Vacuum tubes are electronic
components. In electronics
, a vacuum tube, electron tube (in North America), thermionic valve, tube, or valve is a device controlling electric current through a vacuum in a sealed container. The container is often thin transparent glass in a roughly cylindrical shape. The simplest vacuum tube, the diode, is essentially an incandescent light bulb with an extra electrode inside. When the bulb's filament is heated white–hot, electrons are boiled off its surface and into the vacuum inside the bulb. If the extra electrode (also called a "plate" or "anode") is made more positive than the hot filament, a direct current flows through the vacuum to the anode.
The introduction of a third electrode, a grid between the filament and the plate, also yields another function. If a signal is applied to the grid, it modulates the current flowing from the filament to the plate. Thus, it allows the device to act as an electronic amplifier. Vacuum tubes are thus used for rectification, amplification, switching, or similar processing or creation of electrical signals. Vacuum tubes were critical to the development of electronic technology, which drove the expansion and commercialization of radio broadcasting, television, radar, sound reinforcement, sound recording and reproduction, large telephone networks, analog and digital computers, and industrial process control. Although some applications had counterparts using earlier technologies such as the spark gap transmitter or mechanical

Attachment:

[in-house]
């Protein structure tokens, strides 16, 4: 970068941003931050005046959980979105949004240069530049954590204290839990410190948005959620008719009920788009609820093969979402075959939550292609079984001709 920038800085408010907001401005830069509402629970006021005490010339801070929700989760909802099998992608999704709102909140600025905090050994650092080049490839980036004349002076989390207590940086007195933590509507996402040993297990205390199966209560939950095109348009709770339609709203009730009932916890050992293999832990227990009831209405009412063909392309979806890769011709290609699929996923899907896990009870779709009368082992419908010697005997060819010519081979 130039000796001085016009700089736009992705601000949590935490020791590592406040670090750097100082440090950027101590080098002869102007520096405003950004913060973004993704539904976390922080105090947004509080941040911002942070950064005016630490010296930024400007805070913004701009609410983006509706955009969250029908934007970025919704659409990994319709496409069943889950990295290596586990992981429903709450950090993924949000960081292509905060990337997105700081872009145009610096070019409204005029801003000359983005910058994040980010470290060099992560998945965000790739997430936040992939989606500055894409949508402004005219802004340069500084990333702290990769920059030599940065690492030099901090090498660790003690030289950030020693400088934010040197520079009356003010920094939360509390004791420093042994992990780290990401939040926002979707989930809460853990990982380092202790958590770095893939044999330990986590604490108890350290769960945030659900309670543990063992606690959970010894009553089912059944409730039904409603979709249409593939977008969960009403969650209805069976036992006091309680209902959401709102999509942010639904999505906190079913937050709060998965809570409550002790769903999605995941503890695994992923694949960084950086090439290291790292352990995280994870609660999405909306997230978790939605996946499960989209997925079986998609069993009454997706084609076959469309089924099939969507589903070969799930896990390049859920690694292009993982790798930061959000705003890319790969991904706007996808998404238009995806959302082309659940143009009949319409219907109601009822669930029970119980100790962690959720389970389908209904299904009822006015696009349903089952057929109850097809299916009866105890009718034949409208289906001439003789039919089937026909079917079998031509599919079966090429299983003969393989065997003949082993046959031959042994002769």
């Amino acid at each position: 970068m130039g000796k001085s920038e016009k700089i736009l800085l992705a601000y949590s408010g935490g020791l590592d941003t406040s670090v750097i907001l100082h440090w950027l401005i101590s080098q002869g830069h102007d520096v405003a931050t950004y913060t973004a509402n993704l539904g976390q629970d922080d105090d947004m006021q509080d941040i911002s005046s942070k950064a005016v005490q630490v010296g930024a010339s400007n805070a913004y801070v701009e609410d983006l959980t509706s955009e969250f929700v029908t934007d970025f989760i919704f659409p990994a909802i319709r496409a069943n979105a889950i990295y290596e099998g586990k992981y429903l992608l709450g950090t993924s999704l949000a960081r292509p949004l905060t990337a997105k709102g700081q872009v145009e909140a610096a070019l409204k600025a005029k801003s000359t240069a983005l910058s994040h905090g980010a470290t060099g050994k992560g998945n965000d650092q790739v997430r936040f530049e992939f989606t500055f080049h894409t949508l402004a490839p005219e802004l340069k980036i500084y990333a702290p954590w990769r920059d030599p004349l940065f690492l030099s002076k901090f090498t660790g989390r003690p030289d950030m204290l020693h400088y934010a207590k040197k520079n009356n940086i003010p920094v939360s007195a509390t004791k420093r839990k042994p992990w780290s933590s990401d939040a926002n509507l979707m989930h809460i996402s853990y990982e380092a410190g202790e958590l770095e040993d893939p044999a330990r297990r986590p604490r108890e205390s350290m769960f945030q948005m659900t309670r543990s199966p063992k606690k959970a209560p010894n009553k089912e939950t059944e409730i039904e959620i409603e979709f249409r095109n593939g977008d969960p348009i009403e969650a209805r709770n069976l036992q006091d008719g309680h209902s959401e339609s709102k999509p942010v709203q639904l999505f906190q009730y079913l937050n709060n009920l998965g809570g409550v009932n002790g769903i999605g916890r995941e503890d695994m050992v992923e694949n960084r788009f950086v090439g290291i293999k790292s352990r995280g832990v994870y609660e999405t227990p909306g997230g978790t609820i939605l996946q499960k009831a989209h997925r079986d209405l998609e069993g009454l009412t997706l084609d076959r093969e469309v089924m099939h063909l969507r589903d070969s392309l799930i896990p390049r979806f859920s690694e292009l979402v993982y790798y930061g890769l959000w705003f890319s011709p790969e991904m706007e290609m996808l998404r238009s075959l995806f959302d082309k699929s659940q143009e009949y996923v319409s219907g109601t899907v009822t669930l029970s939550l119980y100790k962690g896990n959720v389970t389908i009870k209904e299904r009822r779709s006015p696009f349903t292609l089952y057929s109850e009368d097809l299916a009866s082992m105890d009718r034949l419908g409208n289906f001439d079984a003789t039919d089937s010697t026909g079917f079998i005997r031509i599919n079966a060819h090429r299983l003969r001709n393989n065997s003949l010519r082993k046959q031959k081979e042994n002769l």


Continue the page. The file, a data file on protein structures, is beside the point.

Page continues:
computers, it was the invention of the vacuum tube with three electrodes (called a triode) and its capability of electronic amplification that made these technologies widespread and practical. Electronic logic gates
can be build with vacuum tubes. The Z22 was the first computer developed by Konrad Zuse's
company that used vacuum tubes. Supplement:
In most applications, solid–state devices such as transistors
and semiconductor devices have replaced tubes. Solid–state devices last longer and are smaller, more efficient, more reliable, and cheaper than tubes. Tubes can be fragile, sometimes generate significant unwanted heat, and can take many seconds–many minutes in critical applications–after powering on to warm to a temperature where they perform within operational tolerance. However, tubes still find uses where solid–state devices have not been developed, are impractical, or where a tube has superior performance, as with some devices in professional audio and high–power radio transmitters. Tubes are still produced for such applications.